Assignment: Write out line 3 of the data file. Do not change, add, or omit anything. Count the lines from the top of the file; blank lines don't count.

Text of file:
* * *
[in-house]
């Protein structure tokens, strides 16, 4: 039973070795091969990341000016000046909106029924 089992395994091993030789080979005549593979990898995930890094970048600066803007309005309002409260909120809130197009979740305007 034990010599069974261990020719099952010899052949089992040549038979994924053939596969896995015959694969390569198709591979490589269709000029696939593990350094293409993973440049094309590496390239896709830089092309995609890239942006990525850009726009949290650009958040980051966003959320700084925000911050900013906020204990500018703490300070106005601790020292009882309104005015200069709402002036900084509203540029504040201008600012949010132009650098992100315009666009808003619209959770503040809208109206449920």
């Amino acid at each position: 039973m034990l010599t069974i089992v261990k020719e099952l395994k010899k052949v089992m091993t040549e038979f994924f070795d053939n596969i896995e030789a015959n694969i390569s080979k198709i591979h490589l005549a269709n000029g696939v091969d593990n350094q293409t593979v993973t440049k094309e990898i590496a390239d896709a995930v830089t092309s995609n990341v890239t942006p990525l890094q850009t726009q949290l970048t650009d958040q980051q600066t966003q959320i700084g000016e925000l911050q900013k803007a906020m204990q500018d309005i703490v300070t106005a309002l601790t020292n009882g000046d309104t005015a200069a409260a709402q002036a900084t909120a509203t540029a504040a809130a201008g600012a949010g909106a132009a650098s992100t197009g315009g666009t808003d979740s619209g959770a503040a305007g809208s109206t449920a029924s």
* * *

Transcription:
């Amino acid at each position: 039973m034990l010599t069974i089992v261990k020719e099952l395994k010899k052949v089992m091993t040549e038979f994924f070795d053939n596969i896995e030789a015959n694969i390569s080979k198709i591979h490589l005549a269709n000029g696939v091969d593990n350094q293409t593979v993973t440049k094309e990898i590496a390239d896709a995930v830089t092309s995609n990341v890239t942006p990525l890094q850009t726009q949290l970048t650009d958040q980051q600066t966003q959320i700084g000016e925000l911050q900013k803007a906020m204990q500018d309005i703490v300070t106005a309002l601790t020292n009882g000046d309104t005015a200069a409260a709402q002036a900084t909120a509203t540029a504040a809130a201008g600012a949010g909106a132009a650098s992100t197009g315009g666009t808003d979740s619209g959770a503040a305007g809208s109206t449920a029924s």